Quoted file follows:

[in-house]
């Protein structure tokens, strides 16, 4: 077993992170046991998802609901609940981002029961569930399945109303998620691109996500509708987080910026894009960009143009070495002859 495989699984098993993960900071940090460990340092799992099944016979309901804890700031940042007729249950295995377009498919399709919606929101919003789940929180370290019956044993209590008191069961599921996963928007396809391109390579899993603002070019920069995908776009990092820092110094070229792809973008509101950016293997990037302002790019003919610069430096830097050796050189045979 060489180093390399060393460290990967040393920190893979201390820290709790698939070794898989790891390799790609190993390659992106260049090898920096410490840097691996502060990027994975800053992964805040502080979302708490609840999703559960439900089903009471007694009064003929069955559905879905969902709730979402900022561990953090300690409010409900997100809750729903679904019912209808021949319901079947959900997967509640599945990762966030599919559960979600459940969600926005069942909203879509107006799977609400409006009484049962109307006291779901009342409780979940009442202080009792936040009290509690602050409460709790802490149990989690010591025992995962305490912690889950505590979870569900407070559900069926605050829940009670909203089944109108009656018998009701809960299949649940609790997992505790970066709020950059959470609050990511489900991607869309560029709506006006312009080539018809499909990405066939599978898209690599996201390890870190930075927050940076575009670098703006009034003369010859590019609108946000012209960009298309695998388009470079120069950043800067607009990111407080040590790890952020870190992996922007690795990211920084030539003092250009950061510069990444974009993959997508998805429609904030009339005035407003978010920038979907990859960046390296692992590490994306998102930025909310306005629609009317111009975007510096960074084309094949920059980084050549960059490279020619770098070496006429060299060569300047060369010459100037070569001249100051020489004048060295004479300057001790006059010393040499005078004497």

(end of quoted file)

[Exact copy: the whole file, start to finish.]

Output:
[in-house]
């Protein structure tokens, strides 16, 4: 077993992170046991998802609901609940981002029961569930399945109303998620691109996500509708987080910026894009960009143009070495002859 495989699984098993993960900071940090460990340092799992099944016979309901804890700031940042007729249950295995377009498919399709919606929101919003789940929180370290019956044993209590008191069961599921996963928007396809391109390579899993603002070019920069995908776009990092820092110094070229792809973008509101950016293997990037302002790019003919610069430096830097050796050189045979 060489180093390399060393460290990967040393920190893979201390820290709790698939070794898989790891390799790609190993390659992106260049090898920096410490840097691996502060990027994975800053992964805040502080979302708490609840999703559960439900089903009471007694009064003929069955559905879905969902709730979402900022561990953090300690409010409900997100809750729903679904019912209808021949319901079947959900997967509640599945990762966030599919559960979600459940969600926005069942909203879509107006799977609400409006009484049962109307006291779901009342409780979940009442202080009792936040009290509690602050409460709790802490149990989690010591025992995962305490912690889950505590979870569900407070559900069926605050829940009670909203089944109108009656018998009701809960299949649940609790997992505790970066709020950059959470609050990511489900991607869309560029709506006006312009080539018809499909990405066939599978898209690599996201390890870190930075927050940076575009670098703006009034003369010859590019609108946000012209960009298309695998388009470079120069950043800067607009990111407080040590790890952020870190992996922007690795990211920084030539003092250009950061510069990444974009993959997508998805429609904030009339005035407003978010920038979907990859960046390296692992590490994306998102930025909310306005629609009317111009975007510096960074084309094949920059980084050549960059490279020619770098070496006429060299060569300047060369010459100037070569001249100051020489004048060295004479300057001790006059010393040499005078004497």